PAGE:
I returned the book within the hour after I had purchased it. Don’t get me wrong; it isn’t that I have somehow turned my interests away from Nick Cave – not at all. It’s just that the book is dreadful and I couldn’t stand the thought of wasting thirty dollars on claptrap. So I returned it.
If you’re reading this, you probably think that I’m a fool and I might well agree with you. Nick Cave is a lyrical genius you say – to which I consent head and heart. But my argument is that he’s a terrible author. At least if his latest novel means anything.
No, no, again I agree with you, his screen-writing abilities are quite good too. Yes, yes, I loved The Proposition and thought it was solid story. But as I turned the pages in The Death of Bunny Monroe, my vicarious embarrassment (to paraphrase a friend) was in full throttle. I mean, I am in the middle of reading Steinbeck’s overwhelming masterpiece The Grapes of Wrath, so my standards are admittedly set a little high. Of course, nobody really compares to Steinbeck. I would have settled for less, honest I would. But when his gentle prose rings in your remembrance – “To the red country and part of the gray country of Oklahoma, the last rains came gently, and they did not cut the scarred earth” – how do the lurid and cheap descriptions of a drunken fool’s lustful contusions of the mind really stack up?
To be quite honest, I thought Nick Cave could do better. And he should have. Bunny Monroe is pure schlock. At least the first four chapters were (I couldn’t bear to turn to the fifth chapter or any other for that matter). They read like a low budget Harlequin romance, only instead of men who look like Michelangelo’s David caressing beautiful women, you get Bunny Monroe gawking at the heaving breasts of any woman who walks in the room. There is nothing of the beauty of The Boatman’s Call. There are no Henry Lee’s in this pile of rubbish. Not even a Stagger Lee. Just Bunny Monroe, grabbing his crotch, swilling liquor, making an “O” with his mouth before he puffs a cigarette – really Nick, an “O”? Is that the best descriptor you had at your literary fingertips?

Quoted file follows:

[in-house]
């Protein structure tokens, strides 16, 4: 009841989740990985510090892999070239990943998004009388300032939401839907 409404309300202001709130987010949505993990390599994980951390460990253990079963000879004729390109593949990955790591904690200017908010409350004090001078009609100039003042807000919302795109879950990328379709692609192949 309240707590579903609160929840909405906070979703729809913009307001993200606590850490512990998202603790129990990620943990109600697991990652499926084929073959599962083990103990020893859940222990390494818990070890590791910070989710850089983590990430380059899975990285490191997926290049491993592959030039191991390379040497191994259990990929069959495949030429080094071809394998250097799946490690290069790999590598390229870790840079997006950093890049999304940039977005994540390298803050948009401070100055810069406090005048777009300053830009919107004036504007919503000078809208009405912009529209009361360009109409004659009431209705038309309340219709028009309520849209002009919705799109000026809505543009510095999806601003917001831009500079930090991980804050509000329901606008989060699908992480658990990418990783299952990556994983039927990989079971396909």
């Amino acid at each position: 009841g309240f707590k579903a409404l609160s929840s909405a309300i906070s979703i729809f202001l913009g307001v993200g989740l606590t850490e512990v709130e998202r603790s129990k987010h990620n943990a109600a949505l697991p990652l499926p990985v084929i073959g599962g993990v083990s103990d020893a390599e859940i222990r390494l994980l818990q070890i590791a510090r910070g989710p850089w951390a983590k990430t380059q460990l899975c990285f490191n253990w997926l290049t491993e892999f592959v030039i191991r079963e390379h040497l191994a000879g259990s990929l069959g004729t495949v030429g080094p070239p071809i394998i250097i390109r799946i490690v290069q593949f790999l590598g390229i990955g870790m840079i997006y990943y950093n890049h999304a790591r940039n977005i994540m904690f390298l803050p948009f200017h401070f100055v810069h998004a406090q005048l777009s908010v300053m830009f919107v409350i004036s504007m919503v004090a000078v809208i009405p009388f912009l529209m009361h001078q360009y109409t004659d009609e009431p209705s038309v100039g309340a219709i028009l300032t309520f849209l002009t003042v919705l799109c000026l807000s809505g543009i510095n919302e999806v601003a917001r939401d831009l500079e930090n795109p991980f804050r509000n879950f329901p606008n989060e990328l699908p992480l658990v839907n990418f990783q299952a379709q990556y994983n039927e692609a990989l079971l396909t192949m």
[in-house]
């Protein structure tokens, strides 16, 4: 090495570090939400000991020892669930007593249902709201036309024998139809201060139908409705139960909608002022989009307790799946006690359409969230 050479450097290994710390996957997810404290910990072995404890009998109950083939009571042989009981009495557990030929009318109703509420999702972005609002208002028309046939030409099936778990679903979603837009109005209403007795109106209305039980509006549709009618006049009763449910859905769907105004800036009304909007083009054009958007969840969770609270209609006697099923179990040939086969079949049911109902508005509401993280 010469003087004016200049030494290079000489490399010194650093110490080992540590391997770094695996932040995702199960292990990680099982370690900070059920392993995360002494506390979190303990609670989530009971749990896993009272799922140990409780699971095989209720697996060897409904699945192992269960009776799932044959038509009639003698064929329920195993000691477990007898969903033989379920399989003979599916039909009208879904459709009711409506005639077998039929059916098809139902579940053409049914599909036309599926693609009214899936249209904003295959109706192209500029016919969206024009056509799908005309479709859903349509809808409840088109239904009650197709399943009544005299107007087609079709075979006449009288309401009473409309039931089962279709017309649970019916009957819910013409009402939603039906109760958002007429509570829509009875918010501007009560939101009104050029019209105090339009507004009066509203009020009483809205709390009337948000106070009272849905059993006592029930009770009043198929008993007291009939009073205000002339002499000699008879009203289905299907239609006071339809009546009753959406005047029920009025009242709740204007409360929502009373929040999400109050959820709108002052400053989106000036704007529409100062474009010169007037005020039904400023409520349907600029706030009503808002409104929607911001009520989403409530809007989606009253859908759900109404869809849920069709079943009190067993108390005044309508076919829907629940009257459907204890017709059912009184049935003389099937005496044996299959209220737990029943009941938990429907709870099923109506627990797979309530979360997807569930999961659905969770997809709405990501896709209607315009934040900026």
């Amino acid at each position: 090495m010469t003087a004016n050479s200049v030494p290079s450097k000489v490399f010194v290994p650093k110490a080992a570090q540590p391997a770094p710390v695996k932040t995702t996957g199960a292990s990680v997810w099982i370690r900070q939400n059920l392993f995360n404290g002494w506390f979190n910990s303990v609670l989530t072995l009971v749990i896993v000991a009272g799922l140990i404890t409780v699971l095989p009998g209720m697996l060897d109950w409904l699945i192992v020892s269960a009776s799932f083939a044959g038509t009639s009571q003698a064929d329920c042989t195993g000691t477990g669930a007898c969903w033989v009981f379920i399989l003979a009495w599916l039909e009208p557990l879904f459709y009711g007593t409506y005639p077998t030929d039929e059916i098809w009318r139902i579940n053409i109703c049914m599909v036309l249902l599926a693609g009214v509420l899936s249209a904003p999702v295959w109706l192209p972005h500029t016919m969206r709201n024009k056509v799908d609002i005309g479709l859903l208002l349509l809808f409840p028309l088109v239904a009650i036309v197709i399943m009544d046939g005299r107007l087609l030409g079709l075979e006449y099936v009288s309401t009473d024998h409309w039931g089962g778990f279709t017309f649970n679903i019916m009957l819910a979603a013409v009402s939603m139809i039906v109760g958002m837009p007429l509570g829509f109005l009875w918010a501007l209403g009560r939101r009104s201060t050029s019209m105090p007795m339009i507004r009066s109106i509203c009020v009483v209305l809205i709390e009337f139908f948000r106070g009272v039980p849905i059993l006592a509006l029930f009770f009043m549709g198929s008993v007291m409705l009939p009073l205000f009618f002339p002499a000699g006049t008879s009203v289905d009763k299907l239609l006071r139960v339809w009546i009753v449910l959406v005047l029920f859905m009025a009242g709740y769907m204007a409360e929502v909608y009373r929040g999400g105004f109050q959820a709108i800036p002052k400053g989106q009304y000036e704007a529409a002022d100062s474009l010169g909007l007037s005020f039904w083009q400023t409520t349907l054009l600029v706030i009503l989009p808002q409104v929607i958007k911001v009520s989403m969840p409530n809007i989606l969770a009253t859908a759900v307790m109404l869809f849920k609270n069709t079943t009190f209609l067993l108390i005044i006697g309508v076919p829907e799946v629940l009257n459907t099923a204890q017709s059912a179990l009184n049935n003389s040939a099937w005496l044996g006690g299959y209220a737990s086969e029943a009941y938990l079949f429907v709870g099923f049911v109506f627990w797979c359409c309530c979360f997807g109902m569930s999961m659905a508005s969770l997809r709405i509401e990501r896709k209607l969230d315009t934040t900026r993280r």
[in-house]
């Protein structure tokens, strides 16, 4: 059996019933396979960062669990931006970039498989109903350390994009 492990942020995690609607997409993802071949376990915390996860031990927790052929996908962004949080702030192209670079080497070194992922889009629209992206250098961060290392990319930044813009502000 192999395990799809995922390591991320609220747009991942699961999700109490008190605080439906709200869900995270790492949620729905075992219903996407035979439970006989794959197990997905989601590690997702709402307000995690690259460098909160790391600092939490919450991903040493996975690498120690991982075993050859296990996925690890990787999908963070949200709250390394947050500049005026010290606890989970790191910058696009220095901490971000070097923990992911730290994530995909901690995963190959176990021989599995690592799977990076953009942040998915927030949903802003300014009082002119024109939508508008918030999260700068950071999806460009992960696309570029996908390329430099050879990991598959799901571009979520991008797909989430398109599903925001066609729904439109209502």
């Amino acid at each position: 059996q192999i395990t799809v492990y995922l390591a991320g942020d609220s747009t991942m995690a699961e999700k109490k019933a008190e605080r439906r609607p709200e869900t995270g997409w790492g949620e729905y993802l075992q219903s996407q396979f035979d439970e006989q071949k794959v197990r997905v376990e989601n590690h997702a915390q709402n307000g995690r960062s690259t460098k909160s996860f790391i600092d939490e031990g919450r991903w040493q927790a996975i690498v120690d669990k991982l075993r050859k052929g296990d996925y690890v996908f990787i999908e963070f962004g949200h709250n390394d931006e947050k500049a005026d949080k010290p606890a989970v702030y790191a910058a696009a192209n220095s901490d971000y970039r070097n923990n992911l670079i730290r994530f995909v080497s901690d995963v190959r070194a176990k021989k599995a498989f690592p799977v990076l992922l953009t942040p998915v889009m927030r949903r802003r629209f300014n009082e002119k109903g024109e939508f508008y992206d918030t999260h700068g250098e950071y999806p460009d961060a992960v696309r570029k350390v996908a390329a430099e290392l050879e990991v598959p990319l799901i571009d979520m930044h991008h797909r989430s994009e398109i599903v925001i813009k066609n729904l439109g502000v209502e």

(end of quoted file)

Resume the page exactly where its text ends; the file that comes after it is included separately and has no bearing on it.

Believe me, I can be convinced that the overarching narrative is good. At least it sounded good when I first read about it. A man named Bunny Monroe (no comment on the name) loses it after his wife commits suicide. The rascally rabbit goes on a bender of drinking and prostitutes all the while neglecting his son Bunny Jr., (again, no comment). The story reaches its crescendo with the boy winning over his old man in the bliss of redemptive reverie. And the reader, after he/she puts down the book is left to consider the oft-difficult relationships between fathers and sons. All in all, a story I wouldn’t mind reading. But, unfortunately, not the way Nick Cave wrote it.
So, as I stood in line at Indigo in Toronto, waiting for Nick Cave to sign my book, I summoned up the gumption and stormed right up to the master author himself and demanded an explanation. This can’t be, I yelled. Aren’t you the one who gave us “Red Right Hand”? How can this be? Did you really write this??? Well, no, not really. I just waited patiently in line, handed the cashier the book and she refunded me in cash. I glanced over at Cave who stood in the midst of a heaving crowd, happily putting his John Hancock to the frontispieces of his book, clutched in the hands of his unsuspecting fans clad in the trendiest indie attire. And indeed, I felt a little let down. It was like when I witnessed the debacle of Neil Young’s Greendale album first hand in Detroit. A little bit of my muse was torn away as I slinked over to BMV and bought a biography of Marshall McLuhan for $3.99.
Will this book be one more thing that he’s sorry for in the Thirsty Dog?